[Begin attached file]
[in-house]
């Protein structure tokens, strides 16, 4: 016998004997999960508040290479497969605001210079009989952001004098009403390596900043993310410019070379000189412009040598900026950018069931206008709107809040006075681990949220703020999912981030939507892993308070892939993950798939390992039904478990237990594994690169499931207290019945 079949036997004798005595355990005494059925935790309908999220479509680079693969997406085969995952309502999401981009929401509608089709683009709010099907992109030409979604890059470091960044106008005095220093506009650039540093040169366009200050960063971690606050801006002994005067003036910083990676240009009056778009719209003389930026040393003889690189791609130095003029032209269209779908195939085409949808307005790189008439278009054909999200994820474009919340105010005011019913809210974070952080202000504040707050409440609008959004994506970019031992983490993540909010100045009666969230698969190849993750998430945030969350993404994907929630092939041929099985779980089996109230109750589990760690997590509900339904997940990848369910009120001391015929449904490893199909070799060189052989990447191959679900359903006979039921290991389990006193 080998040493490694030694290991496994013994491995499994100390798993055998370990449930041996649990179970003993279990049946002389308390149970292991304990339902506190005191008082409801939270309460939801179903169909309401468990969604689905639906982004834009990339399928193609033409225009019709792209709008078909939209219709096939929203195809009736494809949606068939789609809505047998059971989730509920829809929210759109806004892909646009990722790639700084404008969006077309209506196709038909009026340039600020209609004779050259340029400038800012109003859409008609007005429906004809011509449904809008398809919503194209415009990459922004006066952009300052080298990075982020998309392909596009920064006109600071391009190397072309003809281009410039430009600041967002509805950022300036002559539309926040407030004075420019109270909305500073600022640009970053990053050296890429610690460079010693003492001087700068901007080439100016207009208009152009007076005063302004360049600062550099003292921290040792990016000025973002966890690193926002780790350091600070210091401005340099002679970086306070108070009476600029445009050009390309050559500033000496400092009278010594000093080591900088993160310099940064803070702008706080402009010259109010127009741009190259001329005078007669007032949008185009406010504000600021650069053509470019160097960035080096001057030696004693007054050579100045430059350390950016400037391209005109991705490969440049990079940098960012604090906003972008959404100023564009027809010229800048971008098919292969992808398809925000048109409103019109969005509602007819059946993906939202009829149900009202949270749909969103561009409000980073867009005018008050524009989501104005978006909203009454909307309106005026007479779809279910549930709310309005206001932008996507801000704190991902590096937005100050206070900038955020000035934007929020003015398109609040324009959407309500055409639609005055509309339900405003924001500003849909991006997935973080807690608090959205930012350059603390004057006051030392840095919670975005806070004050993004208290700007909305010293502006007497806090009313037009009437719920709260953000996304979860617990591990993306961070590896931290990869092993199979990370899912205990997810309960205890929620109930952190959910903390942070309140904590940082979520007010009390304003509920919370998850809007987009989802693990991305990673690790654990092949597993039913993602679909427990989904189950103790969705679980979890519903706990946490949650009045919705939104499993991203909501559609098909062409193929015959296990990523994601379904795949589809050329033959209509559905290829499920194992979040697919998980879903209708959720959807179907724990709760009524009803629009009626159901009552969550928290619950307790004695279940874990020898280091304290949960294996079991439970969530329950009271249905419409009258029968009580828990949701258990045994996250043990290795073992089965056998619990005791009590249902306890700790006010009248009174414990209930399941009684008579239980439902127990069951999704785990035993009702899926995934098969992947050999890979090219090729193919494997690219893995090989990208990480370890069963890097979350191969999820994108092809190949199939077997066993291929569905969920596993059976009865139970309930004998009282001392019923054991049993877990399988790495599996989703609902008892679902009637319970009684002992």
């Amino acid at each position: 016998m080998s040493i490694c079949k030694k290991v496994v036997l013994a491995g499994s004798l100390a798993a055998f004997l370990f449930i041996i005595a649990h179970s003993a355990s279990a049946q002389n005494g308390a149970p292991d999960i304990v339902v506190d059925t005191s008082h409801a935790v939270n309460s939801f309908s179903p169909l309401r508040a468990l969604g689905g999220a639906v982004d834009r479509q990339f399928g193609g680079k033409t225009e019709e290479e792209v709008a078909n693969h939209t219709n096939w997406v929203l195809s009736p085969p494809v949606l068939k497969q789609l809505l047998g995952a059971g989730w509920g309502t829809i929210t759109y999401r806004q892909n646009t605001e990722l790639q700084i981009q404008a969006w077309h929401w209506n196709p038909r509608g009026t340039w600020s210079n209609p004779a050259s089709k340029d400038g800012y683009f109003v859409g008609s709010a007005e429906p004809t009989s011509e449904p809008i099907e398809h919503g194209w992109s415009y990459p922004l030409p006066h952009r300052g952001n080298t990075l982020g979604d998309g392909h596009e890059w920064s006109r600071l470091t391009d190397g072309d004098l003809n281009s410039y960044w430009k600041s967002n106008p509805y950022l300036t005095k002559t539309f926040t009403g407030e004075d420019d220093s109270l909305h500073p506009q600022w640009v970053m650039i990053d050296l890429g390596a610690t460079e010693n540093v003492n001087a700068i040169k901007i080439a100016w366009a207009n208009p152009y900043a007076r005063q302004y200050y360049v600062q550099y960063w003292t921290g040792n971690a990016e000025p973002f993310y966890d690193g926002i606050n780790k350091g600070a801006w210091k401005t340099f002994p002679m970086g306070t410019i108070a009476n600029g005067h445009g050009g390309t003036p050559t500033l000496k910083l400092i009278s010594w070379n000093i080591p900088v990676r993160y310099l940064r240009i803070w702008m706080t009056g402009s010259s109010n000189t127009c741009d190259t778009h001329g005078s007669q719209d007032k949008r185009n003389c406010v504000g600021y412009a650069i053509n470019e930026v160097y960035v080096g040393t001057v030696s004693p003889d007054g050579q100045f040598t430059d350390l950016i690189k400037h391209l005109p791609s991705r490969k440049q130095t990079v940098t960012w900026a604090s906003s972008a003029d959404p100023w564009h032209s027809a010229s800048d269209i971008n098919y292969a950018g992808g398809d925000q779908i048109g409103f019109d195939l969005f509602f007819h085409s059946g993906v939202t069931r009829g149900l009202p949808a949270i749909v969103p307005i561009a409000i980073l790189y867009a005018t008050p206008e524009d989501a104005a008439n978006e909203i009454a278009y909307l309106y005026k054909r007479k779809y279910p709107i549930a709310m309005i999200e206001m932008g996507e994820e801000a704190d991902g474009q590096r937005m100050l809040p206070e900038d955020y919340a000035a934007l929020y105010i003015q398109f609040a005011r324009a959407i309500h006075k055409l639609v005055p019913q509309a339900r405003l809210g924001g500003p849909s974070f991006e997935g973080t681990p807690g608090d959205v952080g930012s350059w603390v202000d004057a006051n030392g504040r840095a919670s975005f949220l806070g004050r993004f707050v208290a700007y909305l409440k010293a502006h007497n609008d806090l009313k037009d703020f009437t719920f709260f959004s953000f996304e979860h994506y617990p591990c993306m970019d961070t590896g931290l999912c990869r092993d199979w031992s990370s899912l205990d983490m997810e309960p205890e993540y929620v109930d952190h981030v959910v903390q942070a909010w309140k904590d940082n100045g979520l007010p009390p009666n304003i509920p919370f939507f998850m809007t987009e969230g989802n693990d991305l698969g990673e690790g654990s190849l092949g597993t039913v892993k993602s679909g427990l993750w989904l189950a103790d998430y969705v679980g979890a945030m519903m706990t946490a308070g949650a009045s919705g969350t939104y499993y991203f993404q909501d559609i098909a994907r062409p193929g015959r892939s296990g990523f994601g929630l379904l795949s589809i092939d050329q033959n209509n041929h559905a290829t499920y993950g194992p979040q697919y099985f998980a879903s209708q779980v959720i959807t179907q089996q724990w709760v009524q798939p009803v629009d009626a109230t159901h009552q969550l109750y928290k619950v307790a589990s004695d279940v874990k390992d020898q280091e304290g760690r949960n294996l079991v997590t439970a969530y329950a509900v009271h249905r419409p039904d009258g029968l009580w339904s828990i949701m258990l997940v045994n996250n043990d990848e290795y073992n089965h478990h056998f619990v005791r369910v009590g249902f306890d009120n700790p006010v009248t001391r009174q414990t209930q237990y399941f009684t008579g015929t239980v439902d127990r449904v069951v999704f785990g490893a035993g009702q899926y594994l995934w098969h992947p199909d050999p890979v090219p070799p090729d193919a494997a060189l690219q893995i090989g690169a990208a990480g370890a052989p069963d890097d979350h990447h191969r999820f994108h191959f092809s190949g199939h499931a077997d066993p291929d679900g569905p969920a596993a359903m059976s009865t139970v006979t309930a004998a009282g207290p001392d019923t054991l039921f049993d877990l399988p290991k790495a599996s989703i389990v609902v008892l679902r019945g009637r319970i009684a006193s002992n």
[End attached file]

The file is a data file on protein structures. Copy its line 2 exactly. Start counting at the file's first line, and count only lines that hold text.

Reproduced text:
């Protein structure tokens, strides 16, 4: 016998004997999960508040290479497969605001210079009989952001004098009403390596900043993310410019070379000189412009040598900026950018069931206008709107809040006075681990949220703020999912981030939507892993308070892939993950798939390992039904478990237990594994690169499931207290019945 079949036997004798005595355990005494059925935790309908999220479509680079693969997406085969995952309502999401981009929401509608089709683009709010099907992109030409979604890059470091960044106008005095220093506009650039540093040169366009200050960063971690606050801006002994005067003036910083990676240009009056778009719209003389930026040393003889690189791609130095003029032209269209779908195939085409949808307005790189008439278009054909999200994820474009919340105010005011019913809210974070952080202000504040707050409440609008959004994506970019031992983490993540909010100045009666969230698969190849993750998430945030969350993404994907929630092939041929099985779980089996109230109750589990760690997590509900339904997940990848369910009120001391015929449904490893199909070799060189052989990447191959679900359903006979039921290991389990006193 080998040493490694030694290991496994013994491995499994100390798993055998370990449930041996649990179970003993279990049946002389308390149970292991304990339902506190005191008082409801939270309460939801179903169909309401468990969604689905639906982004834009990339399928193609033409225009019709792209709008078909939209219709096939929203195809009736494809949606068939789609809505047998059971989730509920829809929210759109806004892909646009990722790639700084404008969006077309209506196709038909009026340039600020209609004779050259340029400038800012109003859409008609007005429906004809011509449904809008398809919503194209415009990459922004006066952009300052080298990075982020998309392909596009920064006109600071391009190397072309003809281009410039430009600041967002509805950022300036002559539309926040407030004075420019109270909305500073600022640009970053990053050296890429610690460079010693003492001087700068901007080439100016207009208009152009007076005063302004360049600062550099003292921290040792990016000025973002966890690193926002780790350091600070210091401005340099002679970086306070108070009476600029445009050009390309050559500033000496400092009278010594000093080591900088993160310099940064803070702008706080402009010259109010127009741009190259001329005078007669007032949008185009406010504000600021650069053509470019160097960035080096001057030696004693007054050579100045430059350390950016400037391209005109991705490969440049990079940098960012604090906003972008959404100023564009027809010229800048971008098919292969992808398809925000048109409103019109969005509602007819059946993906939202009829149900009202949270749909969103561009409000980073867009005018008050524009989501104005978006909203009454909307309106005026007479779809279910549930709310309005206001932008996507801000704190991902590096937005100050206070900038955020000035934007929020003015398109609040324009959407309500055409639609005055509309339900405003924001500003849909991006997935973080807690608090959205930012350059603390004057006051030392840095919670975005806070004050993004208290700007909305010293502006007497806090009313037009009437719920709260953000996304979860617990591990993306961070590896931290990869092993199979990370899912205990997810309960205890929620109930952190959910903390942070309140904590940082979520007010009390304003509920919370998850809007987009989802693990991305990673690790654990092949597993039913993602679909427990989904189950103790969705679980979890519903706990946490949650009045919705939104499993991203909501559609098909062409193929015959296990990523994601379904795949589809050329033959209509559905290829499920194992979040697919998980879903209708959720959807179907724990709760009524009803629009009626159901009552969550928290619950307790004695279940874990020898280091304290949960294996079991439970969530329950009271249905419409009258029968009580828990949701258990045994996250043990290795073992089965056998619990005791009590249902306890700790006010009248009174414990209930399941009684008579239980439902127990069951999704785990035993009702899926995934098969992947050999890979090219090729193919494997690219893995090989990208990480370890069963890097979350191969999820994108092809190949199939077997066993291929569905969920596993059976009865139970309930004998009282001392019923054991049993877990399988790495599996989703609902008892679902009637319970009684002992």